Chris Museler enjoys sailing this “fits-and-starts race” in a boat older than he is, and with a skipper who cheerfully cooks and fusses and takes great pleasure in sailing offshore.
The fact that the Swan 44 Aura was reaching at 8 knots through the Gulf Stream on a moonlit night may seem surprising, considering that 47 boats withdrew from the race before the start for fear of a treacherous Northeaster right there. The low pressure hasn’t got this far (yet), and we’ve had breeze in the teens to 20s.
When we set the 1.5-ounce, super-tough spinnaker on Sunday, the sail and gear and boat were so unfamiliar to me that the scene was like a photo from a book about the first Whitbread around the World Race, back in 1974–the year of my birth, incidentally, and one year after Aura was built. The boat’s classic Sparkman & Stephens lines run aft from a pointy bow to a portly but pleasing almond-shaped teak deck, and eventually to a 4-foot-wide transom. Sailing downwind, the bow literally rises to waves, then the stern lifts, and then the big, heavy hull peels down the wave’s face at 10 knots as the busy sail-trimmers work on two huge Barient three-speed winches that would look out of place today on a 65-footer.
This time warp even includes a jockey pole—the English term for what Americans used to call a reaching strut—that allows the boat’s symmetrical spinnakers (which are otherwise almost extinct today) to be flown on a reach.
There was another anachronism: fear of broaching. As we rocked and rolled in the rising sea, Schuyler Benson commented that we were one wave away from “Something really bad happening”—meaning a wildly out of control broach to windward or leeward. Because round, slow boats rock and roll a lot, even in moderate wind we felt barely in control.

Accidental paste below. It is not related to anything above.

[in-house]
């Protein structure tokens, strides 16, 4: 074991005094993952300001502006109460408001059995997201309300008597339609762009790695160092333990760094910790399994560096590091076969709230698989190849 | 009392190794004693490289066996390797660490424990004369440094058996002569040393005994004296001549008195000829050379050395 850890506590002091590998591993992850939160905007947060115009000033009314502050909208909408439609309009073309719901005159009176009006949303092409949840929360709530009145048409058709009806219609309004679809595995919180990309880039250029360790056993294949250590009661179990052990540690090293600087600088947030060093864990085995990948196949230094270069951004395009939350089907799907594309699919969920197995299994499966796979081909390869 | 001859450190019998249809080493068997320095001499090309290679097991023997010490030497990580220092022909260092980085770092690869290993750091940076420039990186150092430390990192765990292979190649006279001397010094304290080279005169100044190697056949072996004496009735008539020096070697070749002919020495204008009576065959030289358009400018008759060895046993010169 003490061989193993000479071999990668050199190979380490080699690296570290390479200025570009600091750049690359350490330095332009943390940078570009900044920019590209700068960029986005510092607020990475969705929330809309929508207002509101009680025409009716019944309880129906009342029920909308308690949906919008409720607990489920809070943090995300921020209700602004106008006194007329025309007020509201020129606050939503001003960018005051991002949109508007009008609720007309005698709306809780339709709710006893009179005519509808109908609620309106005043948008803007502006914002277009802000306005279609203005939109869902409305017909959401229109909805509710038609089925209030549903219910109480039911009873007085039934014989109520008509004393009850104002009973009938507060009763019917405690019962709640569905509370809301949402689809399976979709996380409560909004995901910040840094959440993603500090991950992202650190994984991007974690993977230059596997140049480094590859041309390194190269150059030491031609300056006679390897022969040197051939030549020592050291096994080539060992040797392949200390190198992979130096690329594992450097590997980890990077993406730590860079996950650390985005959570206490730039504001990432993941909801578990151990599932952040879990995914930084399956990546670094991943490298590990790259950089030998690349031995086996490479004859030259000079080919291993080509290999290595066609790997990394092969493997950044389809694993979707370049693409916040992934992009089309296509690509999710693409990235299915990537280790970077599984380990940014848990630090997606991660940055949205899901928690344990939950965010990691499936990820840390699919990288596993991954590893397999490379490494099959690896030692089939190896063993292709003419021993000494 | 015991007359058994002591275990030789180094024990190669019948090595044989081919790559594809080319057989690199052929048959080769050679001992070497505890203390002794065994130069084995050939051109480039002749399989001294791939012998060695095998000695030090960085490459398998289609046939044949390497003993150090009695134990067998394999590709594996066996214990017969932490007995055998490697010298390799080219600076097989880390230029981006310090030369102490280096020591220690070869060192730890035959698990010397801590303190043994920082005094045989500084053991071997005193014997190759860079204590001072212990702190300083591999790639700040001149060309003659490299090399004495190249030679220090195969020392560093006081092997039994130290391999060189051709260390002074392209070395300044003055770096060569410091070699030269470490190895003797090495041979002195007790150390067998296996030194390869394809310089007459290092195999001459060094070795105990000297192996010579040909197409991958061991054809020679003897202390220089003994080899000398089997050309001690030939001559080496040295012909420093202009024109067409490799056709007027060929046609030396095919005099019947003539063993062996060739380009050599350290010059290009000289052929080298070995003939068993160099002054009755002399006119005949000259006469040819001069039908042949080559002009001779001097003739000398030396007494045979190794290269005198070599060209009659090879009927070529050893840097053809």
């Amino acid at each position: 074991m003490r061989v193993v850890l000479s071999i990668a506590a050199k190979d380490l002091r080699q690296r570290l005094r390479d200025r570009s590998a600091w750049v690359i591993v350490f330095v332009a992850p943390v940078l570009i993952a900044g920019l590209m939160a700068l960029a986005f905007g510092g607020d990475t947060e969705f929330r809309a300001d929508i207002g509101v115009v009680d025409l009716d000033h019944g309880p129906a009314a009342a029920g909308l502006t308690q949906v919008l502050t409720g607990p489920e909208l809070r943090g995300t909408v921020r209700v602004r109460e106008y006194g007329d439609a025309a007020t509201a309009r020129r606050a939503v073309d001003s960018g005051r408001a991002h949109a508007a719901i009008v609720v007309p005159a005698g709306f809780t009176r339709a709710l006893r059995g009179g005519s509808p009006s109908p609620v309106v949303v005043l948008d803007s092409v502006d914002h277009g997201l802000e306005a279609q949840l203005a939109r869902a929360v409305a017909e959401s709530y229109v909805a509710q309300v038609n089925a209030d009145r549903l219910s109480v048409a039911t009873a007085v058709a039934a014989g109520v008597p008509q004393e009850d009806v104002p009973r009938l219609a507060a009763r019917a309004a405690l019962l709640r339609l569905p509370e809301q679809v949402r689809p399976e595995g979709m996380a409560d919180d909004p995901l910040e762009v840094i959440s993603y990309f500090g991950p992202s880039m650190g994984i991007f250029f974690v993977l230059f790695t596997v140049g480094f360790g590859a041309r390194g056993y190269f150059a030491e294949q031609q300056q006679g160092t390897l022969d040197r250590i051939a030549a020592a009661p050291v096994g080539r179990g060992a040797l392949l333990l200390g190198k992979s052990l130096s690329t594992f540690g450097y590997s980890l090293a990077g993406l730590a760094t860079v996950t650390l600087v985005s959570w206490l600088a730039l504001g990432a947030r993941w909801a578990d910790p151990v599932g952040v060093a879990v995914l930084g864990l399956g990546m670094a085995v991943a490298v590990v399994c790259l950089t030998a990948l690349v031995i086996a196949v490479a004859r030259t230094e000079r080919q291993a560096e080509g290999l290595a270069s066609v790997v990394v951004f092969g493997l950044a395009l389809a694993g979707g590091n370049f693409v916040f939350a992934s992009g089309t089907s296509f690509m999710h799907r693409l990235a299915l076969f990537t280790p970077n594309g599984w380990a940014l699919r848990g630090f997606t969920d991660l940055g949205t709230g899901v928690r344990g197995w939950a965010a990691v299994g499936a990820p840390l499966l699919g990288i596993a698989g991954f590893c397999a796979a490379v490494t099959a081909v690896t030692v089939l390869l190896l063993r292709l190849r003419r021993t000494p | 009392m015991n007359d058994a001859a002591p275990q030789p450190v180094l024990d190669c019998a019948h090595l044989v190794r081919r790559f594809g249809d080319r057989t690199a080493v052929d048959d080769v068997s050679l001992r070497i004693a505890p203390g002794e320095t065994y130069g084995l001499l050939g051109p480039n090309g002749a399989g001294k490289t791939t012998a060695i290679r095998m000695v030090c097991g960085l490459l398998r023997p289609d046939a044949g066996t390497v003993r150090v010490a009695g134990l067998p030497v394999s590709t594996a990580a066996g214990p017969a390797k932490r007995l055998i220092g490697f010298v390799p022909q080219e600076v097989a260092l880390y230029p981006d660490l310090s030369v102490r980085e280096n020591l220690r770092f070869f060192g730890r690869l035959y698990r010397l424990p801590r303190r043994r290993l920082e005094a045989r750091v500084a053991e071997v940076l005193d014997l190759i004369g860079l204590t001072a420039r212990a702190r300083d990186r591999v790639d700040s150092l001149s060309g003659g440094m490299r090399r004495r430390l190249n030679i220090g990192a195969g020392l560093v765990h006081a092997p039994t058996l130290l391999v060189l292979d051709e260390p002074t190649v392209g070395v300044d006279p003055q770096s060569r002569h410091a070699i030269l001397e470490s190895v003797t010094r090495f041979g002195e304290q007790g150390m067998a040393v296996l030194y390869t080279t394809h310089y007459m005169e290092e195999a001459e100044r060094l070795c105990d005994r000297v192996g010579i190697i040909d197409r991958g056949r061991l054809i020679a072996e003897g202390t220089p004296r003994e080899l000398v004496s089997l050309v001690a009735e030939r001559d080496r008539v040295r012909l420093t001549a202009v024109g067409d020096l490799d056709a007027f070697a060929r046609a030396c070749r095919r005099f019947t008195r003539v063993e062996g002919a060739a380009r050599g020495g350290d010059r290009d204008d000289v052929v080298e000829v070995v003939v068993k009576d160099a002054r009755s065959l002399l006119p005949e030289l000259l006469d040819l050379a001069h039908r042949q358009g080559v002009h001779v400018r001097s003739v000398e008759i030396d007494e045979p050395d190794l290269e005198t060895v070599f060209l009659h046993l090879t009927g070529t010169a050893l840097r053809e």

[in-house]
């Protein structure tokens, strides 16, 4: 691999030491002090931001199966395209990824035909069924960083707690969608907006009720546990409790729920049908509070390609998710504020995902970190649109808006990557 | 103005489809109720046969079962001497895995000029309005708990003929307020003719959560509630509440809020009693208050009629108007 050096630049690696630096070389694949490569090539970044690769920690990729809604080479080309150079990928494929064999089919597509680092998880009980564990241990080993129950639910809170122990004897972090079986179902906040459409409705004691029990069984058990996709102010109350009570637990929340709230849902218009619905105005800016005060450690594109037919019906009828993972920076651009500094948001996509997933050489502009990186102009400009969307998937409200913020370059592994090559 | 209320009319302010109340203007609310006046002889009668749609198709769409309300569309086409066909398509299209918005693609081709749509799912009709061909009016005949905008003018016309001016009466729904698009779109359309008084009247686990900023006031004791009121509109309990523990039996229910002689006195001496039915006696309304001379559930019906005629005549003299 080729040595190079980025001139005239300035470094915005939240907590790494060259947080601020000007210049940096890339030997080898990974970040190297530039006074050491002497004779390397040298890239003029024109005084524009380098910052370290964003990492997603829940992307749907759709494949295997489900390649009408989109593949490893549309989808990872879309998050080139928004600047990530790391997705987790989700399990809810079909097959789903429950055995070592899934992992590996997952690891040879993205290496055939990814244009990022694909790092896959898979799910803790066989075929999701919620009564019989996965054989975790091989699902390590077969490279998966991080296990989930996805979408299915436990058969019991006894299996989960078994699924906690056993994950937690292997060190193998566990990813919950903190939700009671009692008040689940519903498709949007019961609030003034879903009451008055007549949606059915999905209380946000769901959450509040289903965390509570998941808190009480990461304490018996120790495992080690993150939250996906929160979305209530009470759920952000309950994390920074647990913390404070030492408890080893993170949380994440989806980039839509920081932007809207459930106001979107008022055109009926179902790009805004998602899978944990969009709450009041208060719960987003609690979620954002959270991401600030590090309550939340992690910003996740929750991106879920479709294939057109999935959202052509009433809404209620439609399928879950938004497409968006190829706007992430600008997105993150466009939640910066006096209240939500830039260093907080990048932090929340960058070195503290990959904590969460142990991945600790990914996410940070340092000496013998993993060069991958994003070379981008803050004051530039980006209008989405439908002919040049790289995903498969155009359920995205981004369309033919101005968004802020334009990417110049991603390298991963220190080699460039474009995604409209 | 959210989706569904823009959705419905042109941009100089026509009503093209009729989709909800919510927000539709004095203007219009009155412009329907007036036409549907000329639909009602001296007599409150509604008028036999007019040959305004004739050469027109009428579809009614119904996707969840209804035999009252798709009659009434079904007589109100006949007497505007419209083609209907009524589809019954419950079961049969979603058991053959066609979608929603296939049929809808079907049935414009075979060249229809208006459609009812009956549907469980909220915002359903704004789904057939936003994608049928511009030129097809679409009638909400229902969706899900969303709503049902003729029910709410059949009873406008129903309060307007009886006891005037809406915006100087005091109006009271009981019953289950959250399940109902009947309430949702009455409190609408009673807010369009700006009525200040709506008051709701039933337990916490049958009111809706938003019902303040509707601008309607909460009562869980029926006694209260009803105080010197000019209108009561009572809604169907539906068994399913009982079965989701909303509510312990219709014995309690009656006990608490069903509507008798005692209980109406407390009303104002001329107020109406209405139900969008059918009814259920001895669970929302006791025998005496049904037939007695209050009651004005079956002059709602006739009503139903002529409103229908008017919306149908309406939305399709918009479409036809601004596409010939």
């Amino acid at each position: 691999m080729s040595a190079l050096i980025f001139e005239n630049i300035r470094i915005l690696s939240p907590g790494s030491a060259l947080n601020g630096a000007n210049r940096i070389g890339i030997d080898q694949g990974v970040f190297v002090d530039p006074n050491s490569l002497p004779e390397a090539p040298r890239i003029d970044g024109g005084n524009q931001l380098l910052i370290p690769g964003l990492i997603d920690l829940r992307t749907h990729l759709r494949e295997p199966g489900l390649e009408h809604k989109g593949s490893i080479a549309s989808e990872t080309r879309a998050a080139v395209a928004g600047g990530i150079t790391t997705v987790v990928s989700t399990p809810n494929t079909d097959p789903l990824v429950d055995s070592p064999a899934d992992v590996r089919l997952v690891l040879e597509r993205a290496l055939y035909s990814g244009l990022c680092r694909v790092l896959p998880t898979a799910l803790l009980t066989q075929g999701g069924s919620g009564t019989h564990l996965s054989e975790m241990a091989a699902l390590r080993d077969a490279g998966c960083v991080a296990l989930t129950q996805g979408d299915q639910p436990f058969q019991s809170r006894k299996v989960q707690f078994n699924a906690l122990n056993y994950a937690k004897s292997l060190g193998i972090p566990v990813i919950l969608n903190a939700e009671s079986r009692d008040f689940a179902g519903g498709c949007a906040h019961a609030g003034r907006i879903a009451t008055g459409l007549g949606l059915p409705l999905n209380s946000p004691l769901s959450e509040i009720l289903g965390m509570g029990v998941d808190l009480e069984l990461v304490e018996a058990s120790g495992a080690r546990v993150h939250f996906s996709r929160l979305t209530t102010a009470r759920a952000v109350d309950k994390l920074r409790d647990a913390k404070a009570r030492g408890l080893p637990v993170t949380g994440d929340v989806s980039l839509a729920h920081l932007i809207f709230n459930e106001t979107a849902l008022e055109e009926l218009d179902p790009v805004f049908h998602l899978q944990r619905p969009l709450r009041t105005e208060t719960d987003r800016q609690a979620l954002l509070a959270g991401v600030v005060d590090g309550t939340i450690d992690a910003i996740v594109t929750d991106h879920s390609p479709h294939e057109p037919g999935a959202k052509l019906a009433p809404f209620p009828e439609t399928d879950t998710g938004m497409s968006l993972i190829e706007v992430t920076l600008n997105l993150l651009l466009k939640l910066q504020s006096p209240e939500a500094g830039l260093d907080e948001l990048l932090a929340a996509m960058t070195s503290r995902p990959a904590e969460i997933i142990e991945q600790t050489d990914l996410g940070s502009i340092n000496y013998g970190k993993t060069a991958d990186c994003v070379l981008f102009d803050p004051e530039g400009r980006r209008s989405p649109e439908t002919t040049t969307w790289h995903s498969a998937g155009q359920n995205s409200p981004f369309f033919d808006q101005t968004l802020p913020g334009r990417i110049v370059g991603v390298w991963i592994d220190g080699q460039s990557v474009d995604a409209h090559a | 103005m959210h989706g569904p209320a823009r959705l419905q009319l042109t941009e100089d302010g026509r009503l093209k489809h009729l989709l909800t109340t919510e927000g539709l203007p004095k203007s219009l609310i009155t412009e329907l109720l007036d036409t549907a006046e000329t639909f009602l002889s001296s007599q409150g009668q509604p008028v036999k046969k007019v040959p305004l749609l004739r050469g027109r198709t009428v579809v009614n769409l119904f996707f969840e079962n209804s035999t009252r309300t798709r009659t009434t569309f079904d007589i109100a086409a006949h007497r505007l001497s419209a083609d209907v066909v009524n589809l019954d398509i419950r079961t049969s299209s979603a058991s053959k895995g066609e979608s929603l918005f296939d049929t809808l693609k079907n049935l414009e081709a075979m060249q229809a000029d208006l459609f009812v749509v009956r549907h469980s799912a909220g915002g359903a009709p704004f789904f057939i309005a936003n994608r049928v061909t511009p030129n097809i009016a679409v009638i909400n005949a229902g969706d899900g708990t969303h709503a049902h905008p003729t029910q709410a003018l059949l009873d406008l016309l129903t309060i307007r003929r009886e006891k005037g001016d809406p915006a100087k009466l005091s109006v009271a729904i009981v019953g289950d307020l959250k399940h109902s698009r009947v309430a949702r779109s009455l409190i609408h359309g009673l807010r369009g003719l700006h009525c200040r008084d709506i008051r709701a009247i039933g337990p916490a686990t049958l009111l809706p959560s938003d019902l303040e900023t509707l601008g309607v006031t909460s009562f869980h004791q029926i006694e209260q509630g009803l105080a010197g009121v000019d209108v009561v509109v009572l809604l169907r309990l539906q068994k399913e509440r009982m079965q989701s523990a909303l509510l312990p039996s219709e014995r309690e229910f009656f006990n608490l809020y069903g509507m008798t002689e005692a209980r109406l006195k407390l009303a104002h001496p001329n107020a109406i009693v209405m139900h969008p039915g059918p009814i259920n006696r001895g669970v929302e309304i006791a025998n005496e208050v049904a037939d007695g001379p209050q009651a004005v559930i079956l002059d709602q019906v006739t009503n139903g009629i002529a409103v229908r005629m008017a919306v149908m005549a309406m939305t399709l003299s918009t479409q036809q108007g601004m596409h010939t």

One hour later, when we were rolling in no breeze and six-foot confused seas, the idea settled in that it could take us a LONG time to get to Bermuda. I had never felt that sensation in three previous races. Owner Bill Kardash didn’t seem to mind all this, even when the engine sputtered to a halt this morning. He is not a big man, but his soft smile can calm an angry hippo—and even a Swan 44 in big breeze. He came to sailing late after he left Garfield, NJ. The Chesapeake and friends led him to the Annapolis Sailing School on a whim, and then to racing. That’s where his addiction developed. As he says, “Success breeds interest.”
Bill raced for the camaraderie, so he sailed offshore, where there is this great world community. He chartered Aura for two Bermuda Races before buying her and now he is sailing his eighth race in his lovely dark blue classic. Along the way he’s done tens of thousands of offshore miles, and had Aura in the Med for almost a decade.
He’s our chef, too. He pours the coffee and even bakes fresh homemade pizza for lunch as we bobble around in the calm and a cold eddy that navigator Frank Bohlen selected as our path of least resistance through the Stream. This fits-and-starts race doesn’t seem to worry anybody here. Why should we worry? Our cheerful leader is still figuring out what’s wrong with the fuel line so we can start the engine—and he’s still smiling and happily chatting about food and past races.